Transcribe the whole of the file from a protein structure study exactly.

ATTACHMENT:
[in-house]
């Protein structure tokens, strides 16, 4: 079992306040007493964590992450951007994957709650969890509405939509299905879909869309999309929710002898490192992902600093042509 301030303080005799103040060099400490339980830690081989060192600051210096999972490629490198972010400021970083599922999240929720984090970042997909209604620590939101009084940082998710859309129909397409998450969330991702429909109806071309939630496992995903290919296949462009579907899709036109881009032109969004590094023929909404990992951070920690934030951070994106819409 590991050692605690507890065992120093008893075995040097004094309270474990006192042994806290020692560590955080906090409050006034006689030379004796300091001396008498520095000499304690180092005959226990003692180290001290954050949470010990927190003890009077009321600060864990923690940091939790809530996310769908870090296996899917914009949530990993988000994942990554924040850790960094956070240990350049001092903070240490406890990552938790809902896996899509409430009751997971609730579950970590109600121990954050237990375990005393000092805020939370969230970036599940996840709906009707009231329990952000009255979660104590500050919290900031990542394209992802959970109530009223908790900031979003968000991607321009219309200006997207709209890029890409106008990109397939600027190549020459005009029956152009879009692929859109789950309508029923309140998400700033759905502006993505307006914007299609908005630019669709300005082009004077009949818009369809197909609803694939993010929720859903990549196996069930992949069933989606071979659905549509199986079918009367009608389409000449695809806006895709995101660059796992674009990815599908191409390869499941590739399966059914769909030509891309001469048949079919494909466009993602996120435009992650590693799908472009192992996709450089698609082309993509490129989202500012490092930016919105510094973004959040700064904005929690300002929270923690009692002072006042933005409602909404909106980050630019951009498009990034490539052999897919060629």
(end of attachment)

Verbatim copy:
[in-house]
């Protein structure tokens, strides 16, 4: 079992306040007493964590992450951007994957709650969890509405939509299905879909869309999309929710002898490192992902600093042509 301030303080005799103040060099400490339980830690081989060192600051210096999972490629490198972010400021970083599922999240929720984090970042997909209604620590939101009084940082998710859309129909397409998450969330991702429909109806071309939630496992995903290919296949462009579907899709036109881009032109969004590094023929909404990992951070920690934030951070994106819409 590991050692605690507890065992120093008893075995040097004094309270474990006192042994806290020692560590955080906090409050006034006689030379004796300091001396008498520095000499304690180092005959226990003692180290001290954050949470010990927190003890009077009321600060864990923690940091939790809530996310769908870090296996899917914009949530990993988000994942990554924040850790960094956070240990350049001092903070240490406890990552938790809902896996899509409430009751997971609730579950970590109600121990954050237990375990005393000092805020939370969230970036599940996840709906009707009231329990952000009255979660104590500050919290900031990542394209992802959970109530009223908790900031979003968000991607321009219309200006997207709209890029890409106008990109397939600027190549020459005009029956152009879009692929859109789950309508029923309140998400700033759905502006993505307006914007299609908005630019669709300005082009004077009949818009369809197909609803694939993010929720859903990549196996069930992949069933989606071979659905549509199986079918009367009608389409000449695809806006895709995101660059796992674009990815599908191409390869499941590739399966059914769909030509891309001469048949079919494909466009993602996120435009992650590693799908472009192992996709450089698609082309993509490129989202500012490092930016919105510094973004959040700064904005929690300002929270923690009692002072006042933005409602909404909106980050630019951009498009990034490539052999897919060629």